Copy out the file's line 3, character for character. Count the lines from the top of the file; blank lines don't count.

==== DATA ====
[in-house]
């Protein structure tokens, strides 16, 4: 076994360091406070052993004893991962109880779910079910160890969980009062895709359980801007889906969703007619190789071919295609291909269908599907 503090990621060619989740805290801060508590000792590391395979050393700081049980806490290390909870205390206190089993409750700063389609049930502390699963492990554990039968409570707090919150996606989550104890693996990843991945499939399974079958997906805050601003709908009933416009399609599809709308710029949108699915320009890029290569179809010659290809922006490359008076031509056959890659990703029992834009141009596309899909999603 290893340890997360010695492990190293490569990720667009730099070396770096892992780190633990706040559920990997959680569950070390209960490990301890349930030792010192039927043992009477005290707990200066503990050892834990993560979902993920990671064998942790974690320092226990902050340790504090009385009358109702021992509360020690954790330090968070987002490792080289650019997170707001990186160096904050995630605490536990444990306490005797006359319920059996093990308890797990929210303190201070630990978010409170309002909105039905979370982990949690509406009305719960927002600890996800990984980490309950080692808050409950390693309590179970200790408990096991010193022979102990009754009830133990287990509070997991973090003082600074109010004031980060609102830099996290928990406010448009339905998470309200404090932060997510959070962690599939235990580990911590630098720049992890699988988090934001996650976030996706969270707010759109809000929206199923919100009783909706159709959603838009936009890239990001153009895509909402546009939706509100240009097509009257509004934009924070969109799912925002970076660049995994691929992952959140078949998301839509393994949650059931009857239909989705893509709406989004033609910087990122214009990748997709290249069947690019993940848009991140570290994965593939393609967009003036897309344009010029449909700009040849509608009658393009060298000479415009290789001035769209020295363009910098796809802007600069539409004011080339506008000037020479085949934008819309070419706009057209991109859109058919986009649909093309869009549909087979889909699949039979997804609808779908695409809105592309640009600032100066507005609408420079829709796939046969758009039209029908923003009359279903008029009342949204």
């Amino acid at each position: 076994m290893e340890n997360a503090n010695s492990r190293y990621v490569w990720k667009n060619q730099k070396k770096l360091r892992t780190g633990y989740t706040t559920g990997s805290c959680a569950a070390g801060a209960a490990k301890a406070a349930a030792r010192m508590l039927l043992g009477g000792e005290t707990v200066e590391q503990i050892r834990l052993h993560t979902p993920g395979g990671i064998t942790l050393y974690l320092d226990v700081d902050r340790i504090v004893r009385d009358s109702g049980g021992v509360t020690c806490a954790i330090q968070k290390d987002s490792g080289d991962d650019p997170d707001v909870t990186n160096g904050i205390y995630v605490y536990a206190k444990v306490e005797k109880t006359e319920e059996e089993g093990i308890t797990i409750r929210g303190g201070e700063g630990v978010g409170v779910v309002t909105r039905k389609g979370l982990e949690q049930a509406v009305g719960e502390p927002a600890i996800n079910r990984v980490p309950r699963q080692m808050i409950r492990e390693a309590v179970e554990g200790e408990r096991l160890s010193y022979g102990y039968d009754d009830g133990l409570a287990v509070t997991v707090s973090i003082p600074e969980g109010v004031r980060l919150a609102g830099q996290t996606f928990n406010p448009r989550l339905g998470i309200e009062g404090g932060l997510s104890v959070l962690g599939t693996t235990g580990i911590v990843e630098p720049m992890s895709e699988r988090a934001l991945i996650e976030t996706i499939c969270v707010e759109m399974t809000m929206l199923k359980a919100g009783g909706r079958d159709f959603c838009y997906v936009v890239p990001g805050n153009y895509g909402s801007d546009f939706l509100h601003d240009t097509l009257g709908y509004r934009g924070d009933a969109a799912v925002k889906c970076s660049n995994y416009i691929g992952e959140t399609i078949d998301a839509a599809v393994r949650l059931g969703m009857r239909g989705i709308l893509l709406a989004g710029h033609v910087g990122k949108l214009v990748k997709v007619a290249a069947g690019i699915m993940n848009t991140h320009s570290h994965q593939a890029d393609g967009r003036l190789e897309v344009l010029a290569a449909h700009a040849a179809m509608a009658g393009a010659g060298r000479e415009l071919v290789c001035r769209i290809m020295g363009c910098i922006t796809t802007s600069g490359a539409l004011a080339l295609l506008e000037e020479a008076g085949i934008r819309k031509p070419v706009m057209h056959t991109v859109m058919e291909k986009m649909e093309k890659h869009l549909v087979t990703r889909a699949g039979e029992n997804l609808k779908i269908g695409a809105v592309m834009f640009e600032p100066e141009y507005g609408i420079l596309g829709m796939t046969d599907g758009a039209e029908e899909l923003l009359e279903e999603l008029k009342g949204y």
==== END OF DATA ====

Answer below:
């Amino acid at each position: 076994m290893e340890n997360a503090n010695s492990r190293y990621v490569w990720k667009n060619q730099k070396k770096l360091r892992t780190g633990y989740t706040t559920g990997s805290c959680a569950a070390g801060a209960a490990k301890a406070a349930a030792r010192m508590l039927l043992g009477g000792e005290t707990v200066e590391q503990i050892r834990l052993h993560t979902p993920g395979g990671i064998t942790l050393y974690l320092d226990v700081d902050r340790i504090v004893r009385d009358s109702g049980g021992v509360t020690c806490a954790i330090q968070k290390d987002s490792g080289d991962d650019p997170d707001v909870t990186n160096g904050i205390y995630v605490y536990a206190k444990v306490e005797k109880t006359e319920e059996e089993g093990i308890t797990i409750r929210g303190g201070e700063g630990v978010g409170v779910v309002t909105r039905k389609g979370l982990e949690q049930a509406v009305g719960e502390p927002a600890i996800n079910r990984v980490p309950r699963q080692m808050i409950r492990e390693a309590v179970e554990g200790e408990r096991l160890s010193y022979g102990y039968d009754d009830g133990l409570a287990v509070t997991v707090s973090i003082p600074e969980g109010v004031r980060l919150a609102g830099q996290t996606f928990n406010p448009r989550l339905g998470i309200e009062g404090g932060l997510s104890v959070l962690g599939t693996t235990g580990i911590v990843e630098p720049m992890s895709e699988r988090a934001l991945i996650e976030t996706i499939c969270v707010e759109m399974t809000m929206l199923k359980a919100g009783g909706r079958d159709f959603c838009y997906v936009v890239p990001g805050n153009y895509g909402s801007d546009f939706l509100h601003d240009t097509l009257g709908y509004r934009g924070d009933a969109a799912v925002k889906c970076s660049n995994y416009i691929g992952e959140t399609i078949d998301a839509a599809v393994r949650l059931g969703m009857r239909g989705i709308l893509l709406a989004g710029h033609v910087g990122k949108l214009v990748k997709v007619a290249a069947g690019i699915m993940n848009t991140h320009s570290h994965q593939a890029d393609g967009r003036l190789e897309v344009l010029a290569a449909h700009a040849a179809m509608a009658g393009a010659g060298r000479e415009l071919v290789c001035r769209i290809m020295g363009c910098i922006t796809t802007s600069g490359a539409l004011a080339l295609l506008e000037e020479a008076g085949i934008r819309k031509p070419v706009m057209h056959t991109v859109m058919e291909k986009m649909e093309k890659h869009l549909v087979t990703r889909a699949g039979e029992n997804l609808k779908i269908g695409a809105v592309m834009f640009e600032p100066e141009y507005g609408i420079l596309g829709m796939t046969d599907g758009a039209e029908e899909l923003l009359e279903e999603l008029k009342g949204y």